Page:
Jenkins, 54, works with the three tournaments that provided the 15 fighters for the night‘s events: Lucien Blackwell, Mid-Atlantic and Golden Glove.
“Without those excellent fighters there wouldn’t be a boxing show,” he said.
Members of the Heart of Worship Restoration Center wanted to do something for Haiti Relief as well because they, too, have family members there.
“Daniel is from Haiti,” Terrell said. “He really wanted to do something, and he still has family there. He told me one day that he can‘t even watch TV because that‘s all they show now. I said to him that next time we are at the town meeting, I’ll let you introduce yourself.”
Jenkins heard Daniel speak at the Lawncrest Community Association meeting and told him, “If we are going to do something, let’s make it big.” It’s Jenkins’ church gospel choir that performed at the event.
All ticket proceeds [general admission was $10, ringside seats were $25] go to the Red Cross Haiti relief effort.
Chery’s 23-year-old sister, Yovanie, is a University of Pittsburgh nursing student who also started a donation campaign on the Heavy Hitta’s Facebook page. From Jan. 18 to Feb. 5, she asked for non-perishable food, water, medical supplies, diapers, clothes and toiletries. All donations will be sent to Vision Multi-National Compassion for Haiti.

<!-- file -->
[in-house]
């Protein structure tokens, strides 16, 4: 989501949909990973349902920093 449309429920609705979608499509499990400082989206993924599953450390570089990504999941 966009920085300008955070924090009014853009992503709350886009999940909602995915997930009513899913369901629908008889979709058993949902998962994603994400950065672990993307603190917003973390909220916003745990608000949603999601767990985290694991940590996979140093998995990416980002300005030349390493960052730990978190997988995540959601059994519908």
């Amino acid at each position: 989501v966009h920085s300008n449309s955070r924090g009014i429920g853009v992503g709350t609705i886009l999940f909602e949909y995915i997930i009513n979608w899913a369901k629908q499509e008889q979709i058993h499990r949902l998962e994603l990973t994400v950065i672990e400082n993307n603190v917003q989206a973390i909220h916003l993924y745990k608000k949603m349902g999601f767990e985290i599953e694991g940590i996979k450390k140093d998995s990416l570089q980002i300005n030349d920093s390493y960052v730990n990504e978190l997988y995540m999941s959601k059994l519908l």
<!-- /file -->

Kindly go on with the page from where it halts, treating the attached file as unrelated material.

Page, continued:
“Vision Muliti-National is a nonprofit Christian ministry organization that was founded in 2004. It is based in New York and has always provided relief to Haiti, even before these last few earthquakes,” Yovanie Chery said.
Terrell and Haile said that they still want to do more fundraising to give back to the community, in addition to providing a safe haven for kids who have no other outlets in their lives.
“It’s a lot of dedication,” Tim Costello said.
Costello, 50, owns Jack Costello’s Boxing Club, which is located in Tacony. He created his club not only as a memorial to his father to keep his legacy alive, but also with the same concept of keeping neighborhood kids off the streets by exposing them to the rigorous disciplines of boxing.
Costello said that advertising yourself is the biggest problem these days. His club has an annual fundraiser to support its cause. He said he believes the sport has lost some of its luster through the years and remarked that parents mostly have their children try out for sports that could result in scholarships in the end.
Costello advised the Heavy Hitta’s to “just stick to what you know and what you want. Don’t let outside influences change your mission statement.”
The Heavy Hitta’s, therefore, are trying to build and grow. Terrell and Haile both try to fund the club as much as they can afford, but are now looking for kind donations in any form. Everything from bottled water, gym equipment or even exercise mats are welcomed.
As the Heavy Hitta’s Facebook motto states, “The Harder You Train, The Harder You Fight! Not Just In Boxing, But Life Also!”
Maria Konidaris and Jennifer Reardon are Temple University journalism students working with Philadelphia Neighborhoods, a class devoted to covering under-reported areas of Philadelphia.
*Article by Maria Konidaris, photos and video by Jennifer Reardon.